However, my timings show that this function takes some 500 microseconds to complete, so the 1000 samples per second must be close to what it can be done using this approach. Most of the 500us, around 400us is spent on the I2C communication, which is set to run at 1MHz.

I'm looking for advice on how to improve :

  1. the analog part

    • is the Hall module appropriate ?
    • should I have used a CT ?
    • is there any other practical circuit for my scenario
  2. the digital part

    • mainly how to get the digital information faster to the CPU (even if it is probably not 100% the proper site to ask this)

Thanks in advance.


1 Answer 1


Getting the correct RMS value from mains can be very challenging project. First you do need a quite high sampling rate, then use a lowpass FIR filter, but preferably a bandpass so it eliminates also the DC drift. Then you square, integrate, calculate square root. Preferably you do integrate only full periods, so zero cross detection is also needed.

If you want to do it simple, then the best option is to use an ASIC with integrated DSP and ADC that does all this, else you might exhaust all the MCU resources and still the result is questionable. You can find those ASICs for energy metering application, ADI, MAXIM, ...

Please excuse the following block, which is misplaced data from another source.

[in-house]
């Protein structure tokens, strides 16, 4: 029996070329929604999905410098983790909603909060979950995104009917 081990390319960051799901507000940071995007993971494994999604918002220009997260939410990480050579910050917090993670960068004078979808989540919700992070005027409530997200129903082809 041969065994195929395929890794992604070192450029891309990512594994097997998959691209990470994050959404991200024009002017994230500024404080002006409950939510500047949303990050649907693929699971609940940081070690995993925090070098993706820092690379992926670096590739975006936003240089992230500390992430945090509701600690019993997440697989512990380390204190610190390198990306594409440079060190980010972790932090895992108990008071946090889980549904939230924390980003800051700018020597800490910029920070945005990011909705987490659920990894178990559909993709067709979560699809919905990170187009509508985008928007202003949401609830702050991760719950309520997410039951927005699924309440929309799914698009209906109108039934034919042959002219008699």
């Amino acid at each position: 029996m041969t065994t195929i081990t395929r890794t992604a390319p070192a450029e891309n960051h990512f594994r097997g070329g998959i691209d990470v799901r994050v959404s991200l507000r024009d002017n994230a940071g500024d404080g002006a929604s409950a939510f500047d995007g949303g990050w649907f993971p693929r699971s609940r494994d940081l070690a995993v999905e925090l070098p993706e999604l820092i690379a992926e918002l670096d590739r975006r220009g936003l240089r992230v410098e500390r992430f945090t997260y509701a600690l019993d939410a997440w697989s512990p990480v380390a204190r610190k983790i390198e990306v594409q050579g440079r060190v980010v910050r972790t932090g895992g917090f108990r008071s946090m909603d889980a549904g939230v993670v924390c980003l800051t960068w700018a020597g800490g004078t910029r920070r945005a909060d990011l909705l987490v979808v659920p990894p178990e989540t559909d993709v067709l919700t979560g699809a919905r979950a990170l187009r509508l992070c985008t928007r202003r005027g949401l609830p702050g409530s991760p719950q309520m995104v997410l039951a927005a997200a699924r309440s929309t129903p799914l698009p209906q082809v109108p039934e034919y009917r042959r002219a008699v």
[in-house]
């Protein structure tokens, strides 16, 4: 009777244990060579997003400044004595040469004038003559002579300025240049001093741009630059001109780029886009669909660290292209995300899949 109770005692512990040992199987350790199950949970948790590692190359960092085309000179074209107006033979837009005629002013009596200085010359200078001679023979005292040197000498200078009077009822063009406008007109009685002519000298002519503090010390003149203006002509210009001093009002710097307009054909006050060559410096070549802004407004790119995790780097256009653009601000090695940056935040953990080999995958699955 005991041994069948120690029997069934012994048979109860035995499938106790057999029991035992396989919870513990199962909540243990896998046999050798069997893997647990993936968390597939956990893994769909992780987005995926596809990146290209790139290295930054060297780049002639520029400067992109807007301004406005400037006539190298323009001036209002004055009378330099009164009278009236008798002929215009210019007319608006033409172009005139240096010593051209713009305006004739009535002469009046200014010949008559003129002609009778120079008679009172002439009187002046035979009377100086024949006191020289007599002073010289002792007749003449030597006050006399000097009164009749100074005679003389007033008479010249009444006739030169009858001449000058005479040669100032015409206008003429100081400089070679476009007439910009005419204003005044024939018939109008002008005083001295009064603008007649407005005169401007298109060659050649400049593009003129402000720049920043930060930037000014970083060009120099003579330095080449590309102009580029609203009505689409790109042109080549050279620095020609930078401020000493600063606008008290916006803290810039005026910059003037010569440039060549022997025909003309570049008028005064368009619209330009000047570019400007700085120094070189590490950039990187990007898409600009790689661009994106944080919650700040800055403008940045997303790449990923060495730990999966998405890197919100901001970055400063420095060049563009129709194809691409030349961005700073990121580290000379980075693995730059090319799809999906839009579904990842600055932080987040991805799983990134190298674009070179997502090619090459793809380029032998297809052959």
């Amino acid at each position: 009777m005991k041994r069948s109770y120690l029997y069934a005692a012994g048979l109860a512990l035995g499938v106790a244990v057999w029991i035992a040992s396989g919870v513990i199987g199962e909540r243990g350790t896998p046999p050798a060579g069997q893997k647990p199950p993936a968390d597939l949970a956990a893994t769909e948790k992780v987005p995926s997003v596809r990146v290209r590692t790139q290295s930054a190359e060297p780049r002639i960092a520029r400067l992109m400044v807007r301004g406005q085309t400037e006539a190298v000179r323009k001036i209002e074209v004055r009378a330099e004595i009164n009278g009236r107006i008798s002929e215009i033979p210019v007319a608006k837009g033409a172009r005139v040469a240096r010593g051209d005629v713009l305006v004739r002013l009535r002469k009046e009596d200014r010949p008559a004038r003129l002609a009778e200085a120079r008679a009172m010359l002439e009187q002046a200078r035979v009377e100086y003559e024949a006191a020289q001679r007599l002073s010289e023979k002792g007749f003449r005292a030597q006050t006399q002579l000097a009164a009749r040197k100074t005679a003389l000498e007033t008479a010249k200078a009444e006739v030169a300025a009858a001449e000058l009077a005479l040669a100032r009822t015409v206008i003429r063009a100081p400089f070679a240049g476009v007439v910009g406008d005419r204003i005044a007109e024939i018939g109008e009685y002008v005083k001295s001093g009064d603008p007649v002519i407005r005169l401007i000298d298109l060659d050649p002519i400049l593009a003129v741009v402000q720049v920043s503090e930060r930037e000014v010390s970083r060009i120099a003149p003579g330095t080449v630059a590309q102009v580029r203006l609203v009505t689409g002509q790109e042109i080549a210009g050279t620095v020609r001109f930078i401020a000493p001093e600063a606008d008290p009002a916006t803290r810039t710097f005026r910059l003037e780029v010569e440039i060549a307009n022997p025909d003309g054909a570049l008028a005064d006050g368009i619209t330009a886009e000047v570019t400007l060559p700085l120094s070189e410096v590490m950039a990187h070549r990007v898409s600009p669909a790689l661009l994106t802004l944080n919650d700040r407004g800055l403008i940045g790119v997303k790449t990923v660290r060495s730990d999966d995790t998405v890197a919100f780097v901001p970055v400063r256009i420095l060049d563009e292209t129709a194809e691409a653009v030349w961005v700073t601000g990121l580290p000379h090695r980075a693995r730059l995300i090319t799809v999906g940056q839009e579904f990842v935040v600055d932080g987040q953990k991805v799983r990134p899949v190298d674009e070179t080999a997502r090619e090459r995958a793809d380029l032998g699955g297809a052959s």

Note: You are asking about current measuring and you are comparing measured power discrepancy. Power is v*i, so an accurate current measurement is not warranty for an accurate power measurement in absence of accurate voltage measurement and phase.

  • 1
    \$\begingroup\$ Thank you Marko for the advice; indeed I'm starting to realize thet it's a bit more than I anticipated. However, since it's a DIY project, I'm prepared to accept a lower overall precision. This is why I started measuring only current; I was hoping that I can get an acceptable energy monitor. When you mention an ASIC, an example would be the ADE7756, right ? \$\endgroup\$
    – stefanu
    Feb 10, 2021 at 6:18
  • \$\begingroup\$ @stefanu Yes something like that. If you need to measure only a current RMS, then you have also all analog solution like AD536A, but I think it would be more expensive. The energy meter IC with integrated AFE is the cheapest solution, I think. \$\endgroup\$ Feb 10, 2021 at 8:57
  • 1
    \$\begingroup\$ Thank you. I will do some more testing soon; my current multimeter does not have a 'true RMS' mention on it, so I plan to get one that does in the following days, then compare the results (old multimeter vs. new multimeter vs. the Hall sensor). Meanwhile, it seems I have a lot to read on the ASICs. Thanks again. \$\endgroup\$
    – stefanu
    Feb 10, 2021 at 10:50
  • \$\begingroup\$ First thoughts after a quick read ... if I use the (more expensive) AD536/AD736, I may keep the ADS1015 for the two channels ADCs and get samples at a much lower rate. if I go for the energy meter, the circuitry may get complicated, and I am not that good with this part. Thanks again for your suggestions. \$\endgroup\$
    – stefanu
    Feb 10, 2021 at 13:34